One group believes the U.S. is headed for hyper-inflation, with dire consequences for the planet. The other group is convinced that we are headed for deflation, as the current recession continues. They are nearly opposite scenarios.  And yet both groups have compelling stories to prove the accuracy of their predictions.

Does it matter? You need to move forward with faith in the future. Hedge, but don't procrastinate because of the stock market levels.

Saturday, November 13, 2010

Getting things done

As I've mentioned before, an upside of rural entrepreneurship is that you have fewer distractions. So you can actually get something done.

But it still requires discipline. We often end up Shaving the Yak, a term for being sidetracked, then looping. (Joi Ito and Seth Godin have good posts on it.)  I did it tonight.  At the end of a long day, I want to watch a DVD of the John Adams miniseries, but I can't find it. I look to see if it fell behind the TV, and notice how dusty it has become and pull the TV out to clean. I notice another DVD that fell, and go hunting for the case to which it belongs. Now it is time to blog and too late to watch anything.

I should have noticed the pattern early, because I had done it earlier in the same day, when I had started sweeping the floor, and noticed something needed adjusting....

So you see, even though we have fewer distractions, we can easily create them. You need to print an invoice (the single most important activity you do: billing), and the printer is out of toner. You decide to order more, but want to order more office supplies, so you can save on shipping, so you look for the Office Depot catalogue, then remember that if you order online, via the Delta Airlines website, you can earn mileage. Free mileage!  So you look up the password for logging onto You realize it is time to change all your passwords. Need to discourage identity theft, you know. Three days later, you still haven't mailed the invoice.

Don't get distracted. Send invoices.

Wednesday, November 10, 2010

The last two blog posts

Those last two posts...  The point was that we need to take risks. Our culture is increasingly risk averse, and I am concerned about that. Earning an MBA, reading success books, and many other activities are no longer designed to give us a boost, but to help avoid failure.

Tuesday, November 9, 2010

Can success books be your model?

In the success literature, more and more we are seeing a examples of sports psychology, new age* platitudes, and biographies of people who successfully climbed corporate ladders. Some of it stretches isolated examples to mean too much. Just look at the self-help section of any Barnes & Noble. 

One thing I don't understand: a lot of the genre claims that money is not important. (Perhaps this is a revulsion against the Michael Korda philosophy of the 1980s.) Some can be summarized as: "Money doesn't matter... find your own definition of success… if you follow these principles the way that Joe Montana did, you will be rich like Warren Buffett."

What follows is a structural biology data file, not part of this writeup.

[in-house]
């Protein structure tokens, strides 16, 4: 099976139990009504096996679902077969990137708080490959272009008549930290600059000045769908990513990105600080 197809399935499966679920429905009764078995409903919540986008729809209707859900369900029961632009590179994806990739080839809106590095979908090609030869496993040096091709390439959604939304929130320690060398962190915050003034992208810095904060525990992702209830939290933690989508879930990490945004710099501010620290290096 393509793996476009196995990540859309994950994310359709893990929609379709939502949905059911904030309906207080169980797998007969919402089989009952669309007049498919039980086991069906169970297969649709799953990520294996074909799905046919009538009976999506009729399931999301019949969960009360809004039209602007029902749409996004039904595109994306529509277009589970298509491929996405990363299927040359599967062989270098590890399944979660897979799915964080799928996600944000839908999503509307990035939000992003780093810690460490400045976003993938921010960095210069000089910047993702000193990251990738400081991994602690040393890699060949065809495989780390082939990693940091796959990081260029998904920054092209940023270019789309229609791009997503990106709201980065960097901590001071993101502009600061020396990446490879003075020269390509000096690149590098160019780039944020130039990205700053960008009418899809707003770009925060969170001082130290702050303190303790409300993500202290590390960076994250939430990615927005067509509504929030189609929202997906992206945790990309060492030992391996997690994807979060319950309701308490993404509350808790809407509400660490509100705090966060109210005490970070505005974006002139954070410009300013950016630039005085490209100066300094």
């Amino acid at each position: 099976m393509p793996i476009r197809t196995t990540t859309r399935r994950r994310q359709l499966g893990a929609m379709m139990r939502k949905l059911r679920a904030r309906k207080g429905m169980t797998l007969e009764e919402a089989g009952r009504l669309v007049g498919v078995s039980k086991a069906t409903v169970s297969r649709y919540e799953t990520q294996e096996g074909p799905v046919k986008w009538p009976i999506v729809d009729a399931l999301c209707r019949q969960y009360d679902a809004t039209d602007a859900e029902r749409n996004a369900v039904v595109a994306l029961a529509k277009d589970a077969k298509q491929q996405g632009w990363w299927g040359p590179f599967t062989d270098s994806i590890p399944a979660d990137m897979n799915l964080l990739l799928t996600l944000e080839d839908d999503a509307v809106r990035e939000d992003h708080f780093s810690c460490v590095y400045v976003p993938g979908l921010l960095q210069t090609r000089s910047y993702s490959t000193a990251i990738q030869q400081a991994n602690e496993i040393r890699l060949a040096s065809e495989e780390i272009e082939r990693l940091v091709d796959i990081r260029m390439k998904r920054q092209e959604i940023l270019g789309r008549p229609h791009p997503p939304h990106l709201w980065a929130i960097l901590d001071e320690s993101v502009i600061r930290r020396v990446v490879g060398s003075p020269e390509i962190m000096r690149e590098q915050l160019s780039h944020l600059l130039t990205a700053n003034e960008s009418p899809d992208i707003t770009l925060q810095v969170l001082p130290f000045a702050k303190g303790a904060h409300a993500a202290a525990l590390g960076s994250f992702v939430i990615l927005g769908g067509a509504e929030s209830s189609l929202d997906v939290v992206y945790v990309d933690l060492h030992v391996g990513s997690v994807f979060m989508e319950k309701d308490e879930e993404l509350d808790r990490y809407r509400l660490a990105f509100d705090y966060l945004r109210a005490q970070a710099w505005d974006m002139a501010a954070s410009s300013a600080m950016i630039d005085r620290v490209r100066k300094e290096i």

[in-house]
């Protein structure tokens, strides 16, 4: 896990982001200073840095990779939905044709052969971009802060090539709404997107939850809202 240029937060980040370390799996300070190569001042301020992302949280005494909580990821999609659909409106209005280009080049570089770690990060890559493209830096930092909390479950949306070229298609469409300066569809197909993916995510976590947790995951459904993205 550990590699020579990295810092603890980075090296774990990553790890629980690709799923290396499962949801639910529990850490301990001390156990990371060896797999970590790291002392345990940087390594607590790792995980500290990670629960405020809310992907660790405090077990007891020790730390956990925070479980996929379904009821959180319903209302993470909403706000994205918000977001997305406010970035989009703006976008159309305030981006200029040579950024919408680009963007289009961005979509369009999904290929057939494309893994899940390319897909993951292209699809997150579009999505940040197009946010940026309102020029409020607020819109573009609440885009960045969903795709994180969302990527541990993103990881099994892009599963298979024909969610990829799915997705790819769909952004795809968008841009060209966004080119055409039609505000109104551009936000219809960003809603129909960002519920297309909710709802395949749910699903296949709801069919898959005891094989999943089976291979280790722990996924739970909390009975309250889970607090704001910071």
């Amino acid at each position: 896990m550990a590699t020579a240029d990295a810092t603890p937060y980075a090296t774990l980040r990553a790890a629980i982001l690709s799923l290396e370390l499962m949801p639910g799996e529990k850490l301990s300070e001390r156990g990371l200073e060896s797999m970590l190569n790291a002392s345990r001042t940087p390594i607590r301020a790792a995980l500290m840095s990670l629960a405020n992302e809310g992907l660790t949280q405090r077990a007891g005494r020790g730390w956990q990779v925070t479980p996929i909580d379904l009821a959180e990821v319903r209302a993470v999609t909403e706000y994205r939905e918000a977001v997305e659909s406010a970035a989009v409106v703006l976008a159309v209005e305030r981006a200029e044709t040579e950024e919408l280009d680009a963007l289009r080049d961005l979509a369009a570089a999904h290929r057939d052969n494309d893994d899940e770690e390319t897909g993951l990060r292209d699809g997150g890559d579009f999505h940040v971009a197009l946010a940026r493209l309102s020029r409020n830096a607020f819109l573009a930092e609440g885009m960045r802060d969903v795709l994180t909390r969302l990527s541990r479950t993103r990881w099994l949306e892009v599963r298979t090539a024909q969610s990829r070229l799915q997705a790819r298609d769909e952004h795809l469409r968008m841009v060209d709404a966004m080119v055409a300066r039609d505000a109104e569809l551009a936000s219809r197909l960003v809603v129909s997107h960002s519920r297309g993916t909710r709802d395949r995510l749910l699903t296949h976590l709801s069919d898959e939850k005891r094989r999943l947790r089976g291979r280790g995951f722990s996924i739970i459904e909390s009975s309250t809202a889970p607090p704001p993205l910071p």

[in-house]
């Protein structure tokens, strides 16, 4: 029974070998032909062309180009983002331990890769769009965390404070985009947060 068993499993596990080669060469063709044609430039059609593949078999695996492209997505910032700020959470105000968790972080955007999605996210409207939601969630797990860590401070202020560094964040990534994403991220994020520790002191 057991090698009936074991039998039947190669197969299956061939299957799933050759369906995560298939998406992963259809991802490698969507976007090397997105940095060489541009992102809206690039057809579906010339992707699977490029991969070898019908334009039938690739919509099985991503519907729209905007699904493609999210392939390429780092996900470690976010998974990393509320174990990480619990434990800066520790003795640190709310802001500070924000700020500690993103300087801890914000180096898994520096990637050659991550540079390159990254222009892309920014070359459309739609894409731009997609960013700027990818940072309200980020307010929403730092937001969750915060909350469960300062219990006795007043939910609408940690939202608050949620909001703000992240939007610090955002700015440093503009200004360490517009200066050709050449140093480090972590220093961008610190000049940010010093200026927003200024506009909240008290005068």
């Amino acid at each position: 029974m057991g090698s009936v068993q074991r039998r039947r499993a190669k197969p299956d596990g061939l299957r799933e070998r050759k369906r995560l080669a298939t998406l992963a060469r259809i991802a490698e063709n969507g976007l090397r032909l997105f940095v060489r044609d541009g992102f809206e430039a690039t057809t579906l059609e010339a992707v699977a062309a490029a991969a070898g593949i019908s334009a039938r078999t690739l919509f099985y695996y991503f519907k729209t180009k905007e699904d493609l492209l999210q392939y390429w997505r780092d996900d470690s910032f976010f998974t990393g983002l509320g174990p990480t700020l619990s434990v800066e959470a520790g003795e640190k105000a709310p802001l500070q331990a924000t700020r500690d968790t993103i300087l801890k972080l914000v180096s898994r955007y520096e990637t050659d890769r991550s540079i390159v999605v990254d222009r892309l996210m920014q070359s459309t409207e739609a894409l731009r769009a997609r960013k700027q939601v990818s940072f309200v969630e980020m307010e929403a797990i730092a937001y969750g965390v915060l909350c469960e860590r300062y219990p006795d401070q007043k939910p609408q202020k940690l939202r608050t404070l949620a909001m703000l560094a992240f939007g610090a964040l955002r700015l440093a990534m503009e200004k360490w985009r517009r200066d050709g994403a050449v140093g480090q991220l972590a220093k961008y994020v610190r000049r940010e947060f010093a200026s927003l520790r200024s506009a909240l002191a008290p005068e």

A particular peeve of mine is writing that uses sports training examples and laudable incidents on the field to teach how to succeed in business. These analogies can be useful, but the connection is very, very thin. Success in business requires far different skills from those required to throw a ball well. It doesn't translate well. For example, football technology has hardly changed in a century. When it has, all competitors have simultaneous access to the same technology. In sports, the playing field is not continually changing shape, surface texture, slope, or softness. Players are not traded between teams mid-game.

"Game Rules" prohibit change. Sports stars don't need the ability to predict how the field shape will suddenly change. And even in sports, the old maxims don't apply. Everyone now works hard, so merely believing in oneself is no longer enough. To consistently win, one needs to want to win more than anyone else wants to win AND also must be extremely gifted. Similarly, in business many are doing their best, so having more heart, trying to "win one for the Gipper" is insufficient. Perhaps sports analogies can only be used for highly regulated industries such as utilities, which are not allowed to compete, but that would not be useful because sports is all about competition. 

Some of the books out there are valuable. We have profiled some of them in this blog. 

* Example: new Age philosophies of "find your path" and "listen to your heart" seem to mean "do whatever you want." Isn't that a return to a hunter-gatherer society? Is that beneficial to society in general? Shouldn't we should be working hard to fulfill human needs, for which humans will compensate us? People won't pay for really bad poetry, so I have opted out of poet as a career option. You heart might lead you to play XBOX all day, but can a revenue model come from that? 

Monday, November 8, 2010

Goals Bite

When I left home to find my way in the world, I approached my father for advice on the night before my departure. It is probably a strange time for most people, picking up a new life stage while simultaneously letting go of another, and unsure you should be doing so. As we stood in the kitchen, both leaning against different counters, both filled with that combination of nervousness and excitement that fills the air on such occasions, he scratched his chin. 

He said, "if you are ever in the final 10 seconds, down by four points and on the fourth down, and you have possession of the ball, then THROW LONG."

On many occasions I have taken his advice. Sometimes the metaphorical ball hits the metaphorical Astroturf, and I lose. Sometime it is caught by a metaphorical receiver, and I get one dance with the prom queen that night.
Like many of you, my home is full of self-help books. I also have read more than my share of "business success" books.